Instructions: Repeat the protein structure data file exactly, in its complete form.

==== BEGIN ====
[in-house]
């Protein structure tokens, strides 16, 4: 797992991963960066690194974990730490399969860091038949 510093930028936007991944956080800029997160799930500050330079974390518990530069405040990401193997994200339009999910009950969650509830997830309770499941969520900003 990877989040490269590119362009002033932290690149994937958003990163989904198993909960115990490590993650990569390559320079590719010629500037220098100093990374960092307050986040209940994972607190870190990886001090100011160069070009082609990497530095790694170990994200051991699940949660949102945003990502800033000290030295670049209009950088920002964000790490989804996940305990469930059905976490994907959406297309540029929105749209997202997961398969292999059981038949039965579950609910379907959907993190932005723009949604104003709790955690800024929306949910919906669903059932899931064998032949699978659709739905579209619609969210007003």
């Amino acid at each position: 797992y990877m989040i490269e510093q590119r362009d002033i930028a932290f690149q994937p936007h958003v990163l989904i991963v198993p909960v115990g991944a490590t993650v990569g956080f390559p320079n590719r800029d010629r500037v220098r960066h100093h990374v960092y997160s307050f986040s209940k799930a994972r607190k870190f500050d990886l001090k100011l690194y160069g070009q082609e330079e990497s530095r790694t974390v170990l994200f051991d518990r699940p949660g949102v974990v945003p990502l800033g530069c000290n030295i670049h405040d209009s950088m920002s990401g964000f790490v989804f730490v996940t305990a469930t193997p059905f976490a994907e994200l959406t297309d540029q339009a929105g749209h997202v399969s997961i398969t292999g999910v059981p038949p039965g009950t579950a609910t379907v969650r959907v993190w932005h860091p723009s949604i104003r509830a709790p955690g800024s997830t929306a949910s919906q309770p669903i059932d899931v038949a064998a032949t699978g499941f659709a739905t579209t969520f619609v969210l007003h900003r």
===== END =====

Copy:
[in-house]
């Protein structure tokens, strides 16, 4: 797992991963960066690194974990730490399969860091038949 510093930028936007991944956080800029997160799930500050330079974390518990530069405040990401193997994200339009999910009950969650509830997830309770499941969520900003 990877989040490269590119362009002033932290690149994937958003990163989904198993909960115990490590993650990569390559320079590719010629500037220098100093990374960092307050986040209940994972607190870190990886001090100011160069070009082609990497530095790694170990994200051991699940949660949102945003990502800033000290030295670049209009950088920002964000790490989804996940305990469930059905976490994907959406297309540029929105749209997202997961398969292999059981038949039965579950609910379907959907993190932005723009949604104003709790955690800024929306949910919906669903059932899931064998032949699978659709739905579209619609969210007003």
């Amino acid at each position: 797992y990877m989040i490269e510093q590119r362009d002033i930028a932290f690149q994937p936007h958003v990163l989904i991963v198993p909960v115990g991944a490590t993650v990569g956080f390559p320079n590719r800029d010629r500037v220098r960066h100093h990374v960092y997160s307050f986040s209940k799930a994972r607190k870190f500050d990886l001090k100011l690194y160069g070009q082609e330079e990497s530095r790694t974390v170990l994200f051991d518990r699940p949660g949102v974990v945003p990502l800033g530069c000290n030295i670049h405040d209009s950088m920002s990401g964000f790490v989804f730490v996940t305990a469930t193997p059905f976490a994907e994200l959406t297309d540029q339009a929105g749209h997202v399969s997961i398969t292999g999910v059981p038949p039965g009950t579950a609910t379907v969650r959907v993190w932005h860091p723009s949604i104003r509830a709790p955690g800024s997830t929306a949910s919906q309770p669903i059932d899931v038949a064998a032949t699978g499941f659709a739905t579209t969520f619609v969210l007003h900003r």